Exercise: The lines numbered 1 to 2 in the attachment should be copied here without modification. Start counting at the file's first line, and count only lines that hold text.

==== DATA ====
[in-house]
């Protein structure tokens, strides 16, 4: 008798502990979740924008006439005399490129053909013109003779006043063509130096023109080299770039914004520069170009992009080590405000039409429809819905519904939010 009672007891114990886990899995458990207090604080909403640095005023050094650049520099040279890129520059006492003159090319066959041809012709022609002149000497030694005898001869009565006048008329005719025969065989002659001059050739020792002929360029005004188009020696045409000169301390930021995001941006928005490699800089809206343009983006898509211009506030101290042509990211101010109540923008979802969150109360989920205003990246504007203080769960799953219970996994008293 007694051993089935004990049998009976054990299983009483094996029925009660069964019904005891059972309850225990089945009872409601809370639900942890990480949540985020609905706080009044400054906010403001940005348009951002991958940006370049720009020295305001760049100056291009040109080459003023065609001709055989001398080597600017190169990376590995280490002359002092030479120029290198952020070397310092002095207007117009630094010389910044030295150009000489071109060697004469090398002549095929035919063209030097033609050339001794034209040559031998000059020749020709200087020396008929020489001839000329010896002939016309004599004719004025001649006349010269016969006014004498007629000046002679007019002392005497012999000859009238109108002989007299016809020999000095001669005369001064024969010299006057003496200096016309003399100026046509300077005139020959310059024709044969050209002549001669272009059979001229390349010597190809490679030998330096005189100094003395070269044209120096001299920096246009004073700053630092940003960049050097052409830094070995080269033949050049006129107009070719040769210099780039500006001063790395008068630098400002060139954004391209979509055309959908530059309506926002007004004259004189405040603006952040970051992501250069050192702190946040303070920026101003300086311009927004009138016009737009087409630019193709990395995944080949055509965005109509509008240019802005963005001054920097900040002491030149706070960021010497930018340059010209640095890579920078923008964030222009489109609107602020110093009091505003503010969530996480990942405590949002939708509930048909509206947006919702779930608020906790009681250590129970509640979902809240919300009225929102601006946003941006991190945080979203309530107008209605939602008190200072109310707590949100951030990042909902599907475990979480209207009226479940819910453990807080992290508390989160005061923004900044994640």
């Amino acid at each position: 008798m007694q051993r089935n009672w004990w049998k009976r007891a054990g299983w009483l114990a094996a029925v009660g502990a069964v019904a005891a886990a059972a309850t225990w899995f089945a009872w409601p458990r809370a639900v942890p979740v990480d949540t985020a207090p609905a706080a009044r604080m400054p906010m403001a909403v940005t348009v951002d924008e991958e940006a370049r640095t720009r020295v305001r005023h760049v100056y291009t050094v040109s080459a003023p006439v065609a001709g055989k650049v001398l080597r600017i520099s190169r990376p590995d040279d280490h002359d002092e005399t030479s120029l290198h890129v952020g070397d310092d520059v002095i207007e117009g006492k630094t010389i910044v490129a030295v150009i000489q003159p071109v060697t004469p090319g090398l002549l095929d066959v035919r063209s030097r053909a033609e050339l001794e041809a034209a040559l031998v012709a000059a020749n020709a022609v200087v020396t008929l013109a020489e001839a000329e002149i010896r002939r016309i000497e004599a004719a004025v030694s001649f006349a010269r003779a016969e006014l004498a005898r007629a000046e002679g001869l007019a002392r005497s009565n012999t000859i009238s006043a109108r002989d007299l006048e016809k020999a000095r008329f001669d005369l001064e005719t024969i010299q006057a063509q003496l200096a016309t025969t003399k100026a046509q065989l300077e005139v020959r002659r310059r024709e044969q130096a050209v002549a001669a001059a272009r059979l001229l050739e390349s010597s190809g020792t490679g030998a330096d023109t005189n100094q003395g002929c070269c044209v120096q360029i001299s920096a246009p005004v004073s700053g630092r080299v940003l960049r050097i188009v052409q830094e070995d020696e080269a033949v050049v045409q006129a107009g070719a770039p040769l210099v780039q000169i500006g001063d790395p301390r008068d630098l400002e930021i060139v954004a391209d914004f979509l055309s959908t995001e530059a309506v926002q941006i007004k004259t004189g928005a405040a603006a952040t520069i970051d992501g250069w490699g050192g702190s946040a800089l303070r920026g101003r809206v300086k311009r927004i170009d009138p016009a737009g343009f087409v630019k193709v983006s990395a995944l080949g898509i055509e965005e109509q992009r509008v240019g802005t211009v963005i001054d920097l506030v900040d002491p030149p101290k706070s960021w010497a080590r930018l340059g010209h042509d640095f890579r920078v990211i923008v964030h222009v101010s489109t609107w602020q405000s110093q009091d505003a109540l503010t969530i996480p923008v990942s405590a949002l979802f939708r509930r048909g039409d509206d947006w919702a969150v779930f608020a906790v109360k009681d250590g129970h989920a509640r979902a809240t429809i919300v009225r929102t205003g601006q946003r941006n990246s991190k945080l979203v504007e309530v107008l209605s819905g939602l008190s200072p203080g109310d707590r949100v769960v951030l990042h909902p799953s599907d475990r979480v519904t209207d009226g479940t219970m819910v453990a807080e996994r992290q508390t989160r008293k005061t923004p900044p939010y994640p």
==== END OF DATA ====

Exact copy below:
[in-house]
């Protein structure tokens, strides 16, 4: 008798502990979740924008006439005399490129053909013109003779006043063509130096023109080299770039914004520069170009992009080590405000039409429809819905519904939010 009672007891114990886990899995458990207090604080909403640095005023050094650049520099040279890129520059006492003159090319066959041809012709022609002149000497030694005898001869009565006048008329005719025969065989002659001059050739020792002929360029005004188009020696045409000169301390930021995001941006928005490699800089809206343009983006898509211009506030101290042509990211101010109540923008979802969150109360989920205003990246504007203080769960799953219970996994008293 007694051993089935004990049998009976054990299983009483094996029925009660069964019904005891059972309850225990089945009872409601809370639900942890990480949540985020609905706080009044400054906010403001940005348009951002991958940006370049720009020295305001760049100056291009040109080459003023065609001709055989001398080597600017190169990376590995280490002359002092030479120029290198952020070397310092002095207007117009630094010389910044030295150009000489071109060697004469090398002549095929035919063209030097033609050339001794034209040559031998000059020749020709200087020396008929020489001839000329010896002939016309004599004719004025001649006349010269016969006014004498007629000046002679007019002392005497012999000859009238109108002989007299016809020999000095001669005369001064024969010299006057003496200096016309003399100026046509300077005139020959310059024709044969050209002549001669272009059979001229390349010597190809490679030998330096005189100094003395070269044209120096001299920096246009004073700053630092940003960049050097052409830094070995080269033949050049006129107009070719040769210099780039500006001063790395008068630098400002060139954004391209979509055309959908530059309506926002007004004259004189405040603006952040970051992501250069050192702190946040303070920026101003300086311009927004009138016009737009087409630019193709990395995944080949055509965005109509509008240019802005963005001054920097900040002491030149706070960021010497930018340059010209640095890579920078923008964030222009489109609107602020110093009091505003503010969530996480990942405590949002939708509930048909509206947006919702779930608020906790009681250590129970509640979902809240919300009225929102601006946003941006991190945080979203309530107008209605939602008190200072109310707590949100951030990042909902599907475990979480209207009226479940819910453990807080992290508390989160005061923004900044994640």